Mr. Barnhill noted that the McMichaels were legally carrying their firearms under Georgia’s open-carry law. He said they had been within their rights to pursue what he called “a burglary suspect” and cited a state law that says, “A private person may arrest an offender if the offense is committed in his presence or within his immediate knowledge.”

Mr. Barnhill also argued that if Mr. Arbery attacked Travis McMichael, Mr. McMichael was “allowed to use deadly force to protect himself” under Georgia law.

Anger over the killing and the lack of consequences for the McMichaels grew when a graphic video surfaced, showing the shooting on a suburban road.

The cellphone video, shot by Mr. Bryan, is about a half-minute long. It shows Mr. Arbery running along a shaded two-lane residential road when he comes upon a white truck, with Travis McMichael standing beside its open driver’s side door with a shotgun. Greg McMichael, his father, is in the bed of the pickup with a handgun.

Mr. Arbery runs around the truck and disappears briefly from view. Muffled shouting can be heard before Mr. Arbery emerges, fighting with Travis McMichael outside the truck as three shotgun blasts echo.

Mr. Arbery tries to run but staggers and falls to the pavement after a few steps.

The Atlanta Journal-Constitution published another video that shows a man walking into a house under construction in the neighborhood and eventually running out of it.

S. Lee Merritt, a lawyer for Mr. Arbery’s family, said in a statement that the second video, which appeared to be from a home-surveillance camera, is “consistent with the evidence already known to us.”

“Ahmaud Arbery was out for a jog,” Mr. Merritt said. “He stopped by a property under construction where he engaged in no illegal activity and remained for only a brief period. Ahmaud did not take anything from the construction site.”

In an April 7, 2020, email to the office of Chris Carr, the Georgia attorney general, Mr. Barnhill, the prosecutor, said that his office had “video of Arbery burglarizing a home immediately preceding the chase and confrontation.”

But Mr. Merritt said, in his statement, that no felony had been committed by Mr. Arbery when he was on the property.

In December, the Atlanta news station WSB obtained police body camera footage from when officers first arrived on Feb. 23, including the conversations they had immediately after the incident. The conversations show that many officers on the scene knew of Gregory McMichael’s background.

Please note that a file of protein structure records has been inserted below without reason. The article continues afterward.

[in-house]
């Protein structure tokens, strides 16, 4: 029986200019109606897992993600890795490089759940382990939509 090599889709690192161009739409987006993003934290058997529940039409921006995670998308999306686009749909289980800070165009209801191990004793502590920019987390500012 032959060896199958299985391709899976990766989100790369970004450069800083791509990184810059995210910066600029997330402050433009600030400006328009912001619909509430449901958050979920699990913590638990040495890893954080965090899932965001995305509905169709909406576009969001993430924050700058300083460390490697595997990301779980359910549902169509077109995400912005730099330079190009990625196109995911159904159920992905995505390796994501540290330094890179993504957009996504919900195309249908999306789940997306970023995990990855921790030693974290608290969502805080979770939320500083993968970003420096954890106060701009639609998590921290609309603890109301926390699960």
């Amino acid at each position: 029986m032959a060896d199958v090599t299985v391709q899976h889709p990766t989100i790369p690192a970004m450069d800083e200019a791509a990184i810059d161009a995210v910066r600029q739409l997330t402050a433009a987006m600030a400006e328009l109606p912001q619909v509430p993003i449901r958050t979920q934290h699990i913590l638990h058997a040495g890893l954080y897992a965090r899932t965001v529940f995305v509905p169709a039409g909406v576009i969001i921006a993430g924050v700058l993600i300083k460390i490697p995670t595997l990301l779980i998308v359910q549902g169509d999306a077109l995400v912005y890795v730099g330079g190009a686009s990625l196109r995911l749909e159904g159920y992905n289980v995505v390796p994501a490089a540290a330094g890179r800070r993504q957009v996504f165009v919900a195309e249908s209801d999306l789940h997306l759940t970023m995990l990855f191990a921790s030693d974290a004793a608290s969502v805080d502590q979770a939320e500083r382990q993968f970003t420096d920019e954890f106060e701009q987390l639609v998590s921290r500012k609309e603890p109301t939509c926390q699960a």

In September, Ms. Johnson, who had been voted out of her job as chief prosecutor for the area, was indicted on a charge of violating her oath by showing “favor and affection” to Gregory McMichael, the former investigator in her office, and on a charge of obstruction for telling two police officers on the day of the shooting not to arrest Travis McMichael.

Mr. Arbery’s defenders believe he was probably jogging through the neighborhood for a workout. Michael J. Moore, an Atlanta lawyer and a former federal prosecutor, reviewed Mr. Barnhill’s letter to the Glynn County police, as well as the initial police report. In an email, Mr. Moore called Mr. Barnhill’s opinion “flawed.”

In his view, Mr. Moore said, the McMichaels appeared to be the aggressors, and such aggressors were not justified in using force under Georgia’s self-defense laws. “The law does not allow a group of people to form an armed posse and chase down an unarmed person who they believe might have possibly been the perpetrator of a past crime,” Mr. Moore wrote.

The question of self-defense was a central one in the murder trial. Travis McMichael’s lawyers argued that their client had no choice but to use force when Mr. Arbery engaged with him in a fight.

Mr. Merritt has called it “an asinine defense.”

The victim who ran away from the threat, he said, before being cornered and shot to death “while desperately trying to disarm his assailant, cannot be the aggressor.”

It was Mr. Arbery, he said, who was engaging in self-defense.

“There is no other way to see this,” he said.

In her closing statement, the lead prosecutor, Linda Dunikoski, said the defendants had launched an attack on Mr. Arbery “because he was a Black man running down the street.” In doing so, she raised the question, barely voiced during the trial, of whether race had been an issue.

“What’s Mr. Arbery doing?” Ms. Dunikoski said. “He runs away from them. And runs away from them. And runs away from them.”

The defense countered that the men were carrying out a legal citizen’s arrest in an area that had been gripped by crime concerns in the months leading up to February 2020, when they chased Mr. Arbery through their neighborhood. Laura D. Hogue, a lawyer for one of the defendants, said that Mr. Arbery had become “a recurring nighttime intruder — and that is frightening, and unsettling.”

The argument that the men were not justified in their pursuit, and are therefore guilty of other crimes, including aggravated assault and false imprisonment, was a pillar of Ms. Dunikoski’s closing statement.

Jason Sheffield, a lawyer for Travis McMichael, suggested that Mr. Arbery’s presence in the house constituted burglary — a felony — and that his client therefore was justified in trying to detain him.

In his closing argument, Kevin Gough, the lawyer for Mr. Bryan, distanced his client from the McMichaels. He said that Mr. Bryan did not know and could not have known that the other two men were armed or that Mr. Arbery would be shot.

Daniel Victor and Christina Morales contributed reporting.